My dear francophiles, francovorous and francophageous friends, if you read this column regularly (yes, you and you and…that’s it. I hope this is just a bad joke!) You may remember that a few weeks ago, I wrote about the pleasure of discovering artwork while strolling in the city, to be surprised by some street artwork while you’re stuck in traffic on La Cienega or La Brea (you know, 8:30 am, next to the 10 exit – if you live in L.A., you got it). Yes, I do like seeing art everywhere and anywhere. I especially love discovering art in places it’s absolutely not supposed to be…
The big story of Rendez-Vous d’Amérique this week is about a French-Colombian artist who’s participating in an exhibition like any other; an exhibition of massive pieces of art in the desert. It’s called Desert X, it’s a biennale event, it’s located in the Coachella Valley close to the Salton Sea (a weird lake located in the middle of the Californian desert), and it’s a great idea!
Ivan Argote, the artist I was talking about a few lines back, had a very poetic idea. He built a massive goal-less set of stairs in the middle of nowhere -- therefore at the center of everything. He explains very well the why and how of his work in the show, but here, let me just say that I find it incredibly bold and smart when an artist uses the space, the location, as part of his art. By doing this, his work becomes more than art. It’s a statement.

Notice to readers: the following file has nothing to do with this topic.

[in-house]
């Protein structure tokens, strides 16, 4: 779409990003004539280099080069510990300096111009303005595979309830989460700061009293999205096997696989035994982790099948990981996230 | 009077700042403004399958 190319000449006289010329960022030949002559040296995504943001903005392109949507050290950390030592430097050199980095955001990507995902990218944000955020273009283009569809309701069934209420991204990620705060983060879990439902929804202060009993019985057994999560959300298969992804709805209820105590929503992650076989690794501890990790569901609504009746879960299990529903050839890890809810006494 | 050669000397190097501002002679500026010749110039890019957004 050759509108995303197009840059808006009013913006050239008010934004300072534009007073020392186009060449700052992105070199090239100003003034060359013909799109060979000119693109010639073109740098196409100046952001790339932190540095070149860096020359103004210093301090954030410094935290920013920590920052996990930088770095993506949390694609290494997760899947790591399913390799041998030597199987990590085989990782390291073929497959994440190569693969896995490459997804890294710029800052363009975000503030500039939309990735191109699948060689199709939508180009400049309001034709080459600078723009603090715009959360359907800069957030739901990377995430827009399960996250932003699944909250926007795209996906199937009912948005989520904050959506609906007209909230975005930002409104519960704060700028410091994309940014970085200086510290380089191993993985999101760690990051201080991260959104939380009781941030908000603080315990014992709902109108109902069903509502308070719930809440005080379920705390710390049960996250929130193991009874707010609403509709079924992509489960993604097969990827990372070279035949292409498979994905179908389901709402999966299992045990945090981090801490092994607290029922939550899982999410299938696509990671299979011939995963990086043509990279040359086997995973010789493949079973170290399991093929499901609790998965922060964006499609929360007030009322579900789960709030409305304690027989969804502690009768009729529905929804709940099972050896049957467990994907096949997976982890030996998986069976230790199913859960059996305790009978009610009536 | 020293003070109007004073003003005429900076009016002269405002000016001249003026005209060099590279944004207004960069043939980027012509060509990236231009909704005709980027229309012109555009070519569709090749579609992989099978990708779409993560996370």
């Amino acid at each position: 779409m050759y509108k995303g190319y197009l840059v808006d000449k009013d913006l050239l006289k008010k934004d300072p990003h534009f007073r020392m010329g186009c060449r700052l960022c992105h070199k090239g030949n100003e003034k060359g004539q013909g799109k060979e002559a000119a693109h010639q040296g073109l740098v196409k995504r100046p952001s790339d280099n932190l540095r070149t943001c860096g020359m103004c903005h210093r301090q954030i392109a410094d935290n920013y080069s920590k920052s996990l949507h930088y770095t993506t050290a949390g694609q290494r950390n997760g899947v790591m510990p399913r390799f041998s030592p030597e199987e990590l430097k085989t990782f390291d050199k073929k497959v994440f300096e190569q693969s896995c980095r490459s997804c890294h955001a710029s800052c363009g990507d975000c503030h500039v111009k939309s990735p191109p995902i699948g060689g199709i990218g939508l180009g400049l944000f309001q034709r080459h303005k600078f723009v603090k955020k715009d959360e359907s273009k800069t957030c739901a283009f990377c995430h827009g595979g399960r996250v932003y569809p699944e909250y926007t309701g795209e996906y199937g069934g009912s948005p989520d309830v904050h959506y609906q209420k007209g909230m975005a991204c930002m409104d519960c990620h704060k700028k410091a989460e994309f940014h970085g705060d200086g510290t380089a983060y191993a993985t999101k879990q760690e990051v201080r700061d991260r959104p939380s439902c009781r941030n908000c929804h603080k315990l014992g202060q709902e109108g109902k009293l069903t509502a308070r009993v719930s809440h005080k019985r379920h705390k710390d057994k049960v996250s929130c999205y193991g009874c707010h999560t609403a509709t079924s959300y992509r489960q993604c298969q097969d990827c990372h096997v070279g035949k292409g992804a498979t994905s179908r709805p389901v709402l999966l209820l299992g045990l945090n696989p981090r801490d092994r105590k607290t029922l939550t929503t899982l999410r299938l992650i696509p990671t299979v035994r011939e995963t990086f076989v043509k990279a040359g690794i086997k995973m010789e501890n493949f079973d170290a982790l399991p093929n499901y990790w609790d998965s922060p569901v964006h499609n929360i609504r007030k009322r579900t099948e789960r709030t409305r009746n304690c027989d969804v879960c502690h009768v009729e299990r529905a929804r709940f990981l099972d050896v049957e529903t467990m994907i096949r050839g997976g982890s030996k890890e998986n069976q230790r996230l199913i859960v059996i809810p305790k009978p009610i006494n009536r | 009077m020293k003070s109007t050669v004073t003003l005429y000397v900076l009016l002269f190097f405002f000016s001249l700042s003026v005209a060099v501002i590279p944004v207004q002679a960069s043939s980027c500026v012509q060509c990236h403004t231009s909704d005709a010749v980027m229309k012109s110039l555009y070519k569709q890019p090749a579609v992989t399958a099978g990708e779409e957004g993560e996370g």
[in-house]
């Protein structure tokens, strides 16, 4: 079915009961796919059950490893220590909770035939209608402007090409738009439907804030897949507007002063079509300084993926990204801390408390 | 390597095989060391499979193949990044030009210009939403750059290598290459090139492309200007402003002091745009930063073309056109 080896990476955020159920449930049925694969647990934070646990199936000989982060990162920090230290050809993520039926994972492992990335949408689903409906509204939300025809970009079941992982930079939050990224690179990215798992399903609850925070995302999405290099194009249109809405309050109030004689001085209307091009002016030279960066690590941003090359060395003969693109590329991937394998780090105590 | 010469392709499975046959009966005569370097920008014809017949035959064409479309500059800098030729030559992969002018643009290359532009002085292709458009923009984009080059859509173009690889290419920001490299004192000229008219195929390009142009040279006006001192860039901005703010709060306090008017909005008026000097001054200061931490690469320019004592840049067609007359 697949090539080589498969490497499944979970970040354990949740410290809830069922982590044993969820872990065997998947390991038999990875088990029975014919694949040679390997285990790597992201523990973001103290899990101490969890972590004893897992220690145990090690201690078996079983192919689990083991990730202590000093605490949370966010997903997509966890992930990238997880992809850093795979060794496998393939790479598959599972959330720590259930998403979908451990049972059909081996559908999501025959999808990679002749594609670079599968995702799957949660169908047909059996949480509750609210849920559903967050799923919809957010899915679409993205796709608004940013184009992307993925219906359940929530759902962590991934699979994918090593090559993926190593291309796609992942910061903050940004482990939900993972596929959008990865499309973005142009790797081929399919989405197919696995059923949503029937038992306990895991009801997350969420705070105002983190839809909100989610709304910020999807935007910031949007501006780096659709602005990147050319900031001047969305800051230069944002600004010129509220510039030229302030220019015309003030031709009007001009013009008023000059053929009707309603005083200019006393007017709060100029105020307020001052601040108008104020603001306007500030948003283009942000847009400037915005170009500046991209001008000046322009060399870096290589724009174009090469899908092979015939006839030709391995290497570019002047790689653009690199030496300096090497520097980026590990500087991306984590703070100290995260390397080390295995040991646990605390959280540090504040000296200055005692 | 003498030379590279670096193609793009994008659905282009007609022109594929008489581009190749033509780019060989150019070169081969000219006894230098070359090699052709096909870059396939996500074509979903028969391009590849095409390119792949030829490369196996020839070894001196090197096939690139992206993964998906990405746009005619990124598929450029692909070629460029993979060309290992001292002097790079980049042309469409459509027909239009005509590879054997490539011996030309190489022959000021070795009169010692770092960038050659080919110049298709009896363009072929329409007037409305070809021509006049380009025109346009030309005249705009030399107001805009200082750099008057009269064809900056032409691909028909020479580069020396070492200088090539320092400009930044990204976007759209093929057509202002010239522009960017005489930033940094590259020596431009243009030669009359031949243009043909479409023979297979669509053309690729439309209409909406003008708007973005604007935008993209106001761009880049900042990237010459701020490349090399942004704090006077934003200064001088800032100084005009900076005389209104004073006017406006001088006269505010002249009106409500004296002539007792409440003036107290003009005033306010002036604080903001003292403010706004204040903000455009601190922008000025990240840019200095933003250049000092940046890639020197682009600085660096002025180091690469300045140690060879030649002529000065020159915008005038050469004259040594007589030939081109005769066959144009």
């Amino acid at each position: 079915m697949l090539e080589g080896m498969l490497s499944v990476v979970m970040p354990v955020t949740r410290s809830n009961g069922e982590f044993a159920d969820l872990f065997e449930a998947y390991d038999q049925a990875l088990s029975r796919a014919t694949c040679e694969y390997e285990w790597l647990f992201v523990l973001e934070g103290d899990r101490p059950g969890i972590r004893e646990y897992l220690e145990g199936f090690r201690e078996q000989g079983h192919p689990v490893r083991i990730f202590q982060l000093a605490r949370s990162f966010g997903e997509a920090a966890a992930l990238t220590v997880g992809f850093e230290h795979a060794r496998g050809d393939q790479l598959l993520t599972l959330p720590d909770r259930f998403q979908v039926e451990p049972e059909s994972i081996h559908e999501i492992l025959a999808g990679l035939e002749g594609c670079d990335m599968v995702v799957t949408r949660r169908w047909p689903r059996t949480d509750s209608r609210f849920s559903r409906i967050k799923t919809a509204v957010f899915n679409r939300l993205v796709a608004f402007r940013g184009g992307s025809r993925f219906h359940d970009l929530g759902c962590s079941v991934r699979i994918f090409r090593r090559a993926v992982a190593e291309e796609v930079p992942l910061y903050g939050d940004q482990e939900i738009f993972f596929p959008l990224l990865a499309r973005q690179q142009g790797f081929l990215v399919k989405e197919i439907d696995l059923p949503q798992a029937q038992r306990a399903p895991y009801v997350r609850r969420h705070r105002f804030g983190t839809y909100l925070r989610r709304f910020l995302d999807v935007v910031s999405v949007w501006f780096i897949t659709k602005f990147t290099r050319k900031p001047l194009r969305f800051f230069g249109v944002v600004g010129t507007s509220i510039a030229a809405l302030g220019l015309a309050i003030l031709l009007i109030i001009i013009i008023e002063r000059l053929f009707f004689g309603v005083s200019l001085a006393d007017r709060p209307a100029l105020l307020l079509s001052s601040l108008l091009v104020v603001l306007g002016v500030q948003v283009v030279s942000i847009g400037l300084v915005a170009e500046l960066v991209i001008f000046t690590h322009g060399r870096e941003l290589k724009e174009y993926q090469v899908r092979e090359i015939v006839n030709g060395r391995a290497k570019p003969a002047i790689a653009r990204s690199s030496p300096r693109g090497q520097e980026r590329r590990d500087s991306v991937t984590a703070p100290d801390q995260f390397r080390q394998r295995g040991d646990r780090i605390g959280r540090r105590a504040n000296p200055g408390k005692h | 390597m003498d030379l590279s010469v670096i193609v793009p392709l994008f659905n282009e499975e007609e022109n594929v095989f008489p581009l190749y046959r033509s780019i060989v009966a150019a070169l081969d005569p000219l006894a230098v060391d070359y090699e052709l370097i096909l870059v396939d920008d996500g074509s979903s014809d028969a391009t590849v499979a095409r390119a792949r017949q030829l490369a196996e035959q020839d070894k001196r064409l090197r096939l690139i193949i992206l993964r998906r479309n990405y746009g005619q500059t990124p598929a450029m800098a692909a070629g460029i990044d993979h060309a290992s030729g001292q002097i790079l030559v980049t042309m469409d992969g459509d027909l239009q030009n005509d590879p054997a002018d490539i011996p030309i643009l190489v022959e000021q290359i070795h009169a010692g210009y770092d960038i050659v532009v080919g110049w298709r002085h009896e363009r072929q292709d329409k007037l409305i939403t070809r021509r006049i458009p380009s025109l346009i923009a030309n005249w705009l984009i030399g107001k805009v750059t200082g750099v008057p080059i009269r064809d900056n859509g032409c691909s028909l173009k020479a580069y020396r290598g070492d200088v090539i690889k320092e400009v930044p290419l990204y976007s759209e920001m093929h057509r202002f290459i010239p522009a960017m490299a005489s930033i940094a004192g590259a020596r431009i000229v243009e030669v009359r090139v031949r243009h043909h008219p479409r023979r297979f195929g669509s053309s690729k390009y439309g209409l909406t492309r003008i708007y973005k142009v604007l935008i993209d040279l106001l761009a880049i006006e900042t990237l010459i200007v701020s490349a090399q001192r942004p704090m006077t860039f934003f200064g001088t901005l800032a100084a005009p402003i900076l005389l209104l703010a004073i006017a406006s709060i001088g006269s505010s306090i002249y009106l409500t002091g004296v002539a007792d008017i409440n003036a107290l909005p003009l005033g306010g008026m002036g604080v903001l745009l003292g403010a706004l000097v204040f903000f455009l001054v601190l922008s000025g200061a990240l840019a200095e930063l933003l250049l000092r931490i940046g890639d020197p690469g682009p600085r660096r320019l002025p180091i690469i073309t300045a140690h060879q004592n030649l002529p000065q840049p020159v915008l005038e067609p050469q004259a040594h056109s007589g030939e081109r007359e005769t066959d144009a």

There is an environmental message in Ivan Argote’s work. Tune in to the show to learn more, but that’s not what I meant when I talked about a statement. By putting a piece of art that is so humanistic, so relevant and so moving in the middle of the desert, he’s just saying “we belong.” We belong to the world we live in. We belong to the nature we live in. We belong to the country we live in. By putting those giant stairs in the desert, he changes the landscape. But also, the landscape changes the significance of his art. It means that we have an influence on our world, as much as our world influences us.
I love the fact that it’s a French-Colombian artist making this statement in an American location like Desert X. Like many of you, as a French expatriate, I had my doubts about fitting in in another country, especially such an imposing country as America, on so many levels. Now I understand that I’m not here to fit in. I’m here to stand out (at my very modest level, of course). America is a country where the differences are key. Heck, differences are the foundation of everything in the beautiful United States Of America. Despite what one man in a big house with white walls is saying in Washington, America is growing because of the multitude of differences we all bring.
When I saw Ivan Argote’s work, those impressive stairs in the middle of nowhere, it reminded me that I should--that we should--never forget to stand out and to use our differences to keep this country as great it has always been.
To learn more about Desert X, French Art, the work of Ivan Argote, and other personalities and happenings that define Francophone culture in America, tune in to Rendez-vous d’Amérique on TV5MONDE USA. Click here for more information.
Exploring a diversity of culture entwined with the vast expanse of Coachella Valley, the insatiable energy of New York City, the excitement of Hollywood’s red carpets, and beyond - Rendez-vous d'Amérique invites you on a journey to discover Francophone culture in America. Your host on this cultural experience is Didier Allouch - reporter, cinephile, and a familiar face at movie premieres. Click here to learn how you can subscribe to TV5MONDE USA and never miss an episode!